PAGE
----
Report from James Jordan, with interview of Lorena Ochoa from Lazos de Dignidad
Colombia’s machinery of repression started kicking in even though the National Strike for peace, justice, and human rights was still a day away. My partner, Raquel Mogollón, and I arrived in Bogotá at 3am on Wednesday November 20, 2019. After a much needed sleep, I woke up mid-morning to news that the police in Palmira, Valle de Cauca, had raided the seat of the Communist Party and the Patriotic Union (Unión Patriótica) based on some vague allegation that there was a “dangerous person” at their office. Later in the day, at a meeting with Fundacion Lazos de Dignidad (Links of Dignity Foundation), we would hear that these kinds of raids have been happening throughout Colombia. (Lazos de Dignidad is a legal collective that works for human rights, focusing on cases involving ex-insurgents participating in the peace process, and current and former political prisoners.) We also ourselves saw more than the usual military and police out on the streets and heard about deployments around the country in preparation for the strike. Our friends in the Fensuagro federation of agricultural workers unions warned us that the situation is very tense.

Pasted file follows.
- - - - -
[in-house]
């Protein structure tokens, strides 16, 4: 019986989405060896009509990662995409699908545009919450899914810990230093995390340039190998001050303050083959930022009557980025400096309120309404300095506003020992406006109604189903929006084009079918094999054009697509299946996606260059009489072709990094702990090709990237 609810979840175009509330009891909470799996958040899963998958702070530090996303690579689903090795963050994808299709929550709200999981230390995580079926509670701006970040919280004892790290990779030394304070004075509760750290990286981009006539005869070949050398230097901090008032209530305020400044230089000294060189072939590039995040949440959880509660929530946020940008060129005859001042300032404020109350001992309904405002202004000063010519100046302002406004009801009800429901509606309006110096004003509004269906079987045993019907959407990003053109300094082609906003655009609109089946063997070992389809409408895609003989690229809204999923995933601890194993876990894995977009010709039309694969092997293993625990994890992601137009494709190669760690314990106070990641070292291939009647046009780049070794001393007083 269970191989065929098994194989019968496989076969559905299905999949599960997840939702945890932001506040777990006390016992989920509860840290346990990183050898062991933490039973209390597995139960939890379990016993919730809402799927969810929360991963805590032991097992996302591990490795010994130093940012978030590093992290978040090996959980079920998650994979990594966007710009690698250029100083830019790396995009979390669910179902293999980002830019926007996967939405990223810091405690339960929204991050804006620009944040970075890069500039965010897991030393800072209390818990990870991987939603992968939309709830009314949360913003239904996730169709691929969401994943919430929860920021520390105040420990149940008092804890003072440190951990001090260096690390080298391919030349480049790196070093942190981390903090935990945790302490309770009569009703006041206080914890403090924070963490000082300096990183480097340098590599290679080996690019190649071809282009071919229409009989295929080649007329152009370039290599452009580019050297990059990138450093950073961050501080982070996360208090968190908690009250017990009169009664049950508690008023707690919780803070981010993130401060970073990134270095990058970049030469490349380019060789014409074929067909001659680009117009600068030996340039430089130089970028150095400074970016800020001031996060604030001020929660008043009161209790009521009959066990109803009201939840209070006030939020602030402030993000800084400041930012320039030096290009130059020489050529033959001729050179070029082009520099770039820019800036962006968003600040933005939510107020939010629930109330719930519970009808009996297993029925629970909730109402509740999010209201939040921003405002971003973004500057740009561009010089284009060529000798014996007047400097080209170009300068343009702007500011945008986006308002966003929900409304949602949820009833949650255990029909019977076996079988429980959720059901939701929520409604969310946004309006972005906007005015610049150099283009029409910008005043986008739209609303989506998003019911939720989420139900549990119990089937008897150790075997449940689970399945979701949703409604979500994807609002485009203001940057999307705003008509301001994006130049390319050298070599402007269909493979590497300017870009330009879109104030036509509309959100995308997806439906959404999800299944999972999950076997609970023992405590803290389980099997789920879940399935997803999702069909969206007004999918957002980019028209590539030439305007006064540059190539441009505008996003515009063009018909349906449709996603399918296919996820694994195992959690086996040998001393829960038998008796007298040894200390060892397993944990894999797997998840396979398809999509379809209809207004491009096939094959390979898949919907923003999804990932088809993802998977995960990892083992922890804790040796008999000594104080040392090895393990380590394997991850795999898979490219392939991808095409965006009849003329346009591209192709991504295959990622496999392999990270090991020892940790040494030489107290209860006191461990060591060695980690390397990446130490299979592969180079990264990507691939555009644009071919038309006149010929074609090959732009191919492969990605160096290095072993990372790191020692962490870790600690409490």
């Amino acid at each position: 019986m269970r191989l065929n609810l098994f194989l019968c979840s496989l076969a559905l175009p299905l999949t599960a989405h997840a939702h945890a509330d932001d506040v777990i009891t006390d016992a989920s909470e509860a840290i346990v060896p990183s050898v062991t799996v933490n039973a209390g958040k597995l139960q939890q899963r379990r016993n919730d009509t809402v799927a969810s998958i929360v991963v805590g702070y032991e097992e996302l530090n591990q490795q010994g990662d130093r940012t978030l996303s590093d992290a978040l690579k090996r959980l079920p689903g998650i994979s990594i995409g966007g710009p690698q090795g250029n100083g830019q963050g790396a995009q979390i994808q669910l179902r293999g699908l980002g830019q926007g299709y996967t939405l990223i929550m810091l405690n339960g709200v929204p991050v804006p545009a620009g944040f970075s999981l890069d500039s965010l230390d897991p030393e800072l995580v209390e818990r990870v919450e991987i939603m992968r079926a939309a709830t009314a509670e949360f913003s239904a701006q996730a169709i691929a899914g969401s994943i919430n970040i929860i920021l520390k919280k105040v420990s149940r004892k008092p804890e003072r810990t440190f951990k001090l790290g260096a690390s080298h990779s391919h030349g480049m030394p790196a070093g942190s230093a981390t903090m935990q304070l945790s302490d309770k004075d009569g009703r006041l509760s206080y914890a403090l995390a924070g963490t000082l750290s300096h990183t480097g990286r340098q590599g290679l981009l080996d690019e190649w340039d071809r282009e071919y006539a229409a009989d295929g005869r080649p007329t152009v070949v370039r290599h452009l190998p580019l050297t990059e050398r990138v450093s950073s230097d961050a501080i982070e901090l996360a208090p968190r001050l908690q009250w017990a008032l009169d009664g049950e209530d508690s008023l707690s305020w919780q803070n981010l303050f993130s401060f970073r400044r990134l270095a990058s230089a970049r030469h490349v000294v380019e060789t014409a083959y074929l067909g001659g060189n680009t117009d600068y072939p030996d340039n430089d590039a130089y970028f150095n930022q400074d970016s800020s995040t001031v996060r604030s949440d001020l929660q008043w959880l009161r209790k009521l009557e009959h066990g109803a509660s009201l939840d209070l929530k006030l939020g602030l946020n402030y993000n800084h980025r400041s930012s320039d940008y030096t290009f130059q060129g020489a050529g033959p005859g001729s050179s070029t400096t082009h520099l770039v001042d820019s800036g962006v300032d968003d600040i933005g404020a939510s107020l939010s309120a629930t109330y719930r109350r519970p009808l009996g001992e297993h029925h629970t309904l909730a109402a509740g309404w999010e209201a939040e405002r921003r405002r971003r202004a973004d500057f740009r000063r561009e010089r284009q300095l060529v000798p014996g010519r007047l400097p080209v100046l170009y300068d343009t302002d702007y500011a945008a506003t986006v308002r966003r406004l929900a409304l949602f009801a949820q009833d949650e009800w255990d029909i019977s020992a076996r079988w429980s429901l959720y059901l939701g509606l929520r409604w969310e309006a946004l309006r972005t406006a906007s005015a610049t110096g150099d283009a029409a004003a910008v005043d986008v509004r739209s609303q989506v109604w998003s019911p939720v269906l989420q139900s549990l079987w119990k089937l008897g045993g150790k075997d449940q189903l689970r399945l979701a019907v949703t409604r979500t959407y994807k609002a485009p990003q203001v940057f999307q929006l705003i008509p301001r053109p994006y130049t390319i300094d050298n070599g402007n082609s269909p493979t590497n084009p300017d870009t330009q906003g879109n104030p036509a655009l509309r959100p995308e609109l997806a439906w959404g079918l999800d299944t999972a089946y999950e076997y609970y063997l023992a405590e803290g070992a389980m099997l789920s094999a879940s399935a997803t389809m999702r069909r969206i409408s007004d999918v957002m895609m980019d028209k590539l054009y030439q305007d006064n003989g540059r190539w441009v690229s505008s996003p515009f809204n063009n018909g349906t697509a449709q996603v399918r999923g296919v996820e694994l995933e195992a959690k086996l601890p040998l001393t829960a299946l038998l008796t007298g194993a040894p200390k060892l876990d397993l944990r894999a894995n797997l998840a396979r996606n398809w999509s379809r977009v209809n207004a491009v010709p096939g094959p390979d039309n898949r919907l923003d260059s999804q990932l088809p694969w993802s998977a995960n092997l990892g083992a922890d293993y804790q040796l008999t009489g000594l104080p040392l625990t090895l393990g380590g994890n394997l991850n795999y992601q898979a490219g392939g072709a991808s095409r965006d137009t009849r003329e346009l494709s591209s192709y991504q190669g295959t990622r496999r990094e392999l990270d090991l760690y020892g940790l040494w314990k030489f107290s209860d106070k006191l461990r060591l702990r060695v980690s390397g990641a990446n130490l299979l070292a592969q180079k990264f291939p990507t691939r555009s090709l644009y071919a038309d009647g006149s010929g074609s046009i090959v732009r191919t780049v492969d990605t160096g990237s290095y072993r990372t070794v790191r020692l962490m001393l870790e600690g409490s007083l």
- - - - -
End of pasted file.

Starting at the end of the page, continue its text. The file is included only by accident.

The strike is planned for Thursday, November 21. We will be accompanying leaders from both Fensuagro and Lazos de Dignidad, who are already under threat from enemies of Colombia’s peace process. We will be reporting throughout the day as events unwind.
The context in Colombia is that every 30 hours, on average, a human rights defender, social movement leaders, rural activist, or ex-insurgent is being murdered. At least 40% of those targeted are Afro-Colombian or indigenous, and over the past few weeks, according to some reports, three indigenous leaders are being murdered every day. Although ex-insurgents from the former FARC-EP (Revolutionary Armed Forces of Colombia – People’s Army) have been fully compliant with the terms of the peace accords, the government has only fulfilled between a quarter and a third of its commitments. The US government has had a direct hand in undermining the peace accords. Besides funding Colombia’s military, police, and other organs of repression, the Trump administration has worked eagerly to encourage the Colombian government to renege on commitments for rural development and crop substitution in exchange for the voluntary eradication of crops with illicit uses. Instead, the White House has demanded forced, violent eradication, with no development, as well as the use of glyphosate (developed as Monsanto’s RoundUP Ultra), which is sprayed indiscriminately on communities in coca and marijuana growing regions. US policies, Colombian government noncompliance, and the ongoing murders and displacement of social movement leaders and ex-insurgents has put Colombia’s entire peace process at risk.
Following is a video interview with Lorena Ochoa, one of the volunteers at Lazos de Dignidad, who has been helping coordinate their activities in support of the strike.